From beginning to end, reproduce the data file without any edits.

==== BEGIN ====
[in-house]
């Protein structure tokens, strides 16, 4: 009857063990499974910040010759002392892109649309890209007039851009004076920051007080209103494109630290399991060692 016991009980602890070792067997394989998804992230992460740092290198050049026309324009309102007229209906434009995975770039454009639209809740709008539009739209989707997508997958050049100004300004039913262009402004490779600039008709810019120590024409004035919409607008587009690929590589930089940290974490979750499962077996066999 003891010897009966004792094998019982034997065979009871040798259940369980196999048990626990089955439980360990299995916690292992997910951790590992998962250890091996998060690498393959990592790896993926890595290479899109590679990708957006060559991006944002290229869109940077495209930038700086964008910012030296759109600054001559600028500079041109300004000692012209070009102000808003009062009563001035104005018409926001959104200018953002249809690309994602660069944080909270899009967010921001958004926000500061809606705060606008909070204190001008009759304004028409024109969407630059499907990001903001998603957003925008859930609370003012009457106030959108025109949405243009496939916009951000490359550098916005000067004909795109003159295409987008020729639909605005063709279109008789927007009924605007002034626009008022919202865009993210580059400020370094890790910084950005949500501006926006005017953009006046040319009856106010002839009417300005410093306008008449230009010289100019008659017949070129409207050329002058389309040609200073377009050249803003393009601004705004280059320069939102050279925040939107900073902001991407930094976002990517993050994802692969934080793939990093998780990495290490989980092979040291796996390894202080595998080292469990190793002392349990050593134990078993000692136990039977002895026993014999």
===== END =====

[in-house]
């Protein structure tokens, strides 16, 4: 009857063990499974910040010759002392892109649309890209007039851009004076920051007080209103494109630290399991060692 016991009980602890070792067997394989998804992230992460740092290198050049026309324009309102007229209906434009995975770039454009639209809740709008539009739209989707997508997958050049100004300004039913262009402004490779600039008709810019120590024409004035919409607008587009690929590589930089940290974490979750499962077996066999 003891010897009966004792094998019982034997065979009871040798259940369980196999048990626990089955439980360990299995916690292992997910951790590992998962250890091996998060690498393959990592790896993926890595290479899109590679990708957006060559991006944002290229869109940077495209930038700086964008910012030296759109600054001559600028500079041109300004000692012209070009102000808003009062009563001035104005018409926001959104200018953002249809690309994602660069944080909270899009967010921001958004926000500061809606705060606008909070204190001008009759304004028409024109969407630059499907990001903001998603957003925008859930609370003012009457106030959108025109949405243009496939916009951000490359550098916005000067004909795109003159295409987008020729639909605005063709279109008789927007009924605007002034626009008022919202865009993210580059400020370094890790910084950005949500501006926006005017953009006046040319009856106010002839009417300005410093306008008449230009010289100019008659017949070129409207050329002058389309040609200073377009050249803003393009601004705004280059320069939102050279925040939107900073902001991407930094976002990517993050994802692969934080793939990093998780990495290490989980092979040291796996390894202080595998080292469990190793002392349990050593134990078993000692136990039977002895026993014999």